Location is the most obvious and easily exploitable piece of information upon which context-aware applications can rely. Based upon the narrowly-defined requirements of specialised location-based services, a number of programmatic interfaces, text-based or binary formats and protocols have been proposed to handle it in a more or less ad hoc and piecemeal fashion , most of them failing to capture the more general theoretical framework in which the location problem could be set.
The grand idea behind using physical location to address information is to bridge the gap between the informational and physical worlds , which prevailing desktopcentric interface metaphors have contributed to widen. This goes much beyond the cellular-network-location-based services already on offer, and even beyond the more general context-awareness idea. Such a far-reaching vision of "information in places", "worldboard", "situated information spaces", has been eloquently articulated , and partially illustrated in such projects as MapPlanet  and Confluence. In this view, the physical world is the most compelling interface metaphor to cyberspace , and geo-location is used, not only as the user 's own position, but as a unifying navigation anchor and an intuitive representational tool, to make sense of the overwhelming multidimensionality of the information space.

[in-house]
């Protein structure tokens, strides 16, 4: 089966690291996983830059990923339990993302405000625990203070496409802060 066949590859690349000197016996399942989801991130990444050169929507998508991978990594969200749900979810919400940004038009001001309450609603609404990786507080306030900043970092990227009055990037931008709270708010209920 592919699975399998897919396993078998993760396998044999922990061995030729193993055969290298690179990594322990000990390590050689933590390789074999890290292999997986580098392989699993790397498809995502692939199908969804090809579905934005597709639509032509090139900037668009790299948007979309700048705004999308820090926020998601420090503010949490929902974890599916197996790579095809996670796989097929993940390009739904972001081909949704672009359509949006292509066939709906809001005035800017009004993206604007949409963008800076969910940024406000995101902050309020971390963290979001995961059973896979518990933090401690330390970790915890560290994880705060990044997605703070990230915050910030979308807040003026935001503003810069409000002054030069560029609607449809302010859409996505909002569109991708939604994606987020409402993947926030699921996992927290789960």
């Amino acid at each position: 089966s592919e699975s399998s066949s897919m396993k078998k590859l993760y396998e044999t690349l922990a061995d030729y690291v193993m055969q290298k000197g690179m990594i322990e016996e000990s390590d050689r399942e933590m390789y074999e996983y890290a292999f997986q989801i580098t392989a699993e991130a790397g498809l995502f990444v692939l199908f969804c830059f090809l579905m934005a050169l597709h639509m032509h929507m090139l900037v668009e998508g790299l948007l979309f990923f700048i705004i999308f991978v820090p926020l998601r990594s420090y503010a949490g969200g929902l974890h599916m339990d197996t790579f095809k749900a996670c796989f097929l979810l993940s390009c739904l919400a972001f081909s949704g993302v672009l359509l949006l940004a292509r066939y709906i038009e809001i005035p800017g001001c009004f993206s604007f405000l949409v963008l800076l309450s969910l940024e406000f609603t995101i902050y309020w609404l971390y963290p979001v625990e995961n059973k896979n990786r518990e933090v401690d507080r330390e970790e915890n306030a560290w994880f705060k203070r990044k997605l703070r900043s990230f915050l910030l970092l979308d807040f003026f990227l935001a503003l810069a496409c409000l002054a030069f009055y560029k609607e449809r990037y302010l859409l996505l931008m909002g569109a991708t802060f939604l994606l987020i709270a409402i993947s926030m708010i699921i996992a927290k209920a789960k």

As such, location information may be used in either an abstract or concrete sense, from the smallest to the largest possible scale. What is located may be either the user himself, the information he retrieves, the physical objects or the other people with whom he interacts .
This paper attempts to give a broad outline of a location architecture that could encompass the diverse requirements of all these potential applications. We begin by specifying the requirements for a location infrastructure with different models of physical space corresponding to increasing levels of abstraction. From this we try to describe a general template for a location infrastructure that draws upon an analogy to the layered models of network protocols and examine one first example of a minimal implementation based on Jini .
 Work partially funded under the ITEA Ambience Project.